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2994: St Mark’s, Harrogate, England
St Mark's, Harrogate
Mystery Worshipper: Wes Charles.
The church: St Mark’s, Harrogate, North Yorkshire, England.
Denomination: Church of England, Diocese of West Yorkshire and the Dales.
The building: The church was begun in 1898 and opened the next year, but not consecrated until 1905. I couldn’t find any information about why the consecration was so delayed. It is an imposing building that looks larger than it is from the outside, as it is quite tall. Upon entering, one notices that it is a little smaller than expected. There is a rose window at the west end, and an odd glass structure in the roof that I noted from outside but not in. The chairs were all modern, with a modern-looking cross at the front.
The church: St Mark’s is a very active church. On a typical Sunday there are five services. They appear to have a large outreach programme, which includes a project to provide safe drinking water, a trip to Ghana, and the Alpha course.
The neighbourhood: We were only passing through and stayed for one night, but it seemed quite affluent, with many young professionals living in the area. It is attractive, with tree-lined streets of houses which I guess were built around the same time as the church. There were beautiful vintage street lights on the side streets, but they had notices on them saying they would be removed as they were too old, which I thought was a shame.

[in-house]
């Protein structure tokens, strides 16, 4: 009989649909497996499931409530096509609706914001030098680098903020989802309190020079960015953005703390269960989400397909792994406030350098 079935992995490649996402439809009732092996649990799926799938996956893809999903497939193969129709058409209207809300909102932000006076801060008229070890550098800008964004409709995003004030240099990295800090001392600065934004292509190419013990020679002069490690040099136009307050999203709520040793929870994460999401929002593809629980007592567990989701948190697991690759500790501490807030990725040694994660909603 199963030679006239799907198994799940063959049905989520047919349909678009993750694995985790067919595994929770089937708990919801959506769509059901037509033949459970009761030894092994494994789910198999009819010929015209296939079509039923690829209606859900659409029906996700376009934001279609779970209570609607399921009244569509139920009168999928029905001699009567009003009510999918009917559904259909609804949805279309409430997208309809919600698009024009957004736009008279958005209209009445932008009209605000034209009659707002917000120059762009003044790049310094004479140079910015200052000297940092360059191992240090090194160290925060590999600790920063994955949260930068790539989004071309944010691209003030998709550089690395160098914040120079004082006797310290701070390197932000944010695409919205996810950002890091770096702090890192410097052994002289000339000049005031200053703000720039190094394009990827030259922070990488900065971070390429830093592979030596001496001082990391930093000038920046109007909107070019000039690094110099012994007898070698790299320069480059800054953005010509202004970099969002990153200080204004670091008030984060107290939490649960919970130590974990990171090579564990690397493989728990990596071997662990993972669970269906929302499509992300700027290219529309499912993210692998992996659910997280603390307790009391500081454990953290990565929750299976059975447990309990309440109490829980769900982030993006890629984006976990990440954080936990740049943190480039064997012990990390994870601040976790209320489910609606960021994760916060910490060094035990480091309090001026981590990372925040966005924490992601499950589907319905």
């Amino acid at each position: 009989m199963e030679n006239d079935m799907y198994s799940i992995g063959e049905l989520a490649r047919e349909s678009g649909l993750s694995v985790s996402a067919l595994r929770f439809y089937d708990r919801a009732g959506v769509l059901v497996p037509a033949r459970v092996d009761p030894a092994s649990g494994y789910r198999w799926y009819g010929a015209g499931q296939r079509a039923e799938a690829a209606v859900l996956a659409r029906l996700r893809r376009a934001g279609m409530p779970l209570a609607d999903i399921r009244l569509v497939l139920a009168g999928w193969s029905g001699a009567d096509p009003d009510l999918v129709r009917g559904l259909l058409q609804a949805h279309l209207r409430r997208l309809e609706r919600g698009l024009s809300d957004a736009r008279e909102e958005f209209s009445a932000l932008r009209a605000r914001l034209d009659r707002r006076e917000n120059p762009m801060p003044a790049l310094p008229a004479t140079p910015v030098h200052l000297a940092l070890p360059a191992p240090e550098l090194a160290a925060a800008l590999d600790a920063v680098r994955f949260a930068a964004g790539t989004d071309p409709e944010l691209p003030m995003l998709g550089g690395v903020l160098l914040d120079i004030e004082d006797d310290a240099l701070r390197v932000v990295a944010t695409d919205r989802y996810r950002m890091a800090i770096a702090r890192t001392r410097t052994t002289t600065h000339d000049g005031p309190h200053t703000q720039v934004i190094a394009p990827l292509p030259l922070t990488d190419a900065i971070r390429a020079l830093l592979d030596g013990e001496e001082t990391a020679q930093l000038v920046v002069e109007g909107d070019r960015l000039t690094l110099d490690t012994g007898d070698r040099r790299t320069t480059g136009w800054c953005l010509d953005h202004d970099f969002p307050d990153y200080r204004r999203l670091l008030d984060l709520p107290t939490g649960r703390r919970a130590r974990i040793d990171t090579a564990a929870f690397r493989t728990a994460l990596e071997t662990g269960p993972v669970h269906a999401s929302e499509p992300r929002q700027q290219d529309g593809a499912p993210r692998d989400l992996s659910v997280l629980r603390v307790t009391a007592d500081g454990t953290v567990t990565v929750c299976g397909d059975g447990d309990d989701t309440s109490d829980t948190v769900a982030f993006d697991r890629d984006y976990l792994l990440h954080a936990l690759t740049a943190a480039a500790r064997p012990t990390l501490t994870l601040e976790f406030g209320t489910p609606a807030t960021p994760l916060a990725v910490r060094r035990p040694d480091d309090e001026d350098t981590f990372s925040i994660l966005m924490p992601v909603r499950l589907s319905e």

The cast: The Revd Guy Donegan-Cross, vicar.
The date & time: Good Friday, 25 March 2015, 10.00am.
Comment: We have received a comment on this report.

What was the name of the service?
I didn’t notice a name, but someone told me it was the All-Age Service, so let’s call it that!

How full was the building?
We arrived ten minutes early and it was almost empty, but by the time the service started it was about 80 per cent full – I guess about a couple of hundred people, but I’m not good at estimating that kind of thing. There was a three-hour service going on in the afternoon, and someone told me there’d be more people at that one. Apparently on a Sunday it’s packed. This certainly has the feel of a thriving church.

Did anyone welcome you personally?
Yes. We were greeted as we entered and handed a nice crisp piece of “rag” for use later in the service. Once we’d sat down, a couple of other people greeted us as they entered, and the vicar came over to say hello and have a little chat.

Was your pew comfortable?
It was a modern pew with a soft red cushion – very comfortable indeed. We sat at the back, and there was a convenient shelf behind us to put our coats on. Unexpected, but not unwelcome!